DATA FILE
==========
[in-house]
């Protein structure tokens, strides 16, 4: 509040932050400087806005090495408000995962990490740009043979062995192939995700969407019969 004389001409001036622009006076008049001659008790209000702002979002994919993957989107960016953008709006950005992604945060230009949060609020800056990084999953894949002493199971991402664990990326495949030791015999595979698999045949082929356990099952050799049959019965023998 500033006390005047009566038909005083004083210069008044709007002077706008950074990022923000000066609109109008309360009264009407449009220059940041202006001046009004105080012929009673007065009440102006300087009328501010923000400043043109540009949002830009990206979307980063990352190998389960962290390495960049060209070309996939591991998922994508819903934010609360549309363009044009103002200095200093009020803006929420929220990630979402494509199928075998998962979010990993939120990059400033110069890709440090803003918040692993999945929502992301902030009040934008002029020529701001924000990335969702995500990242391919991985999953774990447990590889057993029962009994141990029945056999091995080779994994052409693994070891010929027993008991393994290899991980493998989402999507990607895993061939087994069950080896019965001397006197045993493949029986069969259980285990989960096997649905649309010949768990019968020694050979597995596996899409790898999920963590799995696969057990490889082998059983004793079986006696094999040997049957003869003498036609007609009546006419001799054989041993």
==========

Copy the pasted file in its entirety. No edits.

[in-house]
């Protein structure tokens, strides 16, 4: 509040932050400087806005090495408000995962990490740009043979062995192939995700969407019969 004389001409001036622009006076008049001659008790209000702002979002994919993957989107960016953008709006950005992604945060230009949060609020800056990084999953894949002493199971991402664990990326495949030791015999595979698999045949082929356990099952050799049959019965023998 500033006390005047009566038909005083004083210069008044709007002077706008950074990022923000000066609109109008309360009264009407449009220059940041202006001046009004105080012929009673007065009440102006300087009328501010923000400043043109540009949002830009990206979307980063990352190998389960962290390495960049060209070309996939591991998922994508819903934010609360549309363009044009103002200095200093009020803006929420929220990630979402494509199928075998998962979010990993939120990059400033110069890709440090803003918040692993999945929502992301902030009040934008002029020529701001924000990335969702995500990242391919991985999953774990447990590889057993029962009994141990029945056999091995080779994994052409693994070891010929027993008991393994290899991980493998989402999507990607895993061939087994069950080896019965001397006197045993493949029986069969259980285990989960096997649905649309010949768990019968020694050979597995596996899409790898999920963590799995696969057990490889082998059983004793079986006696094999040997049957003869003498036609007609009546006419001799054989041993």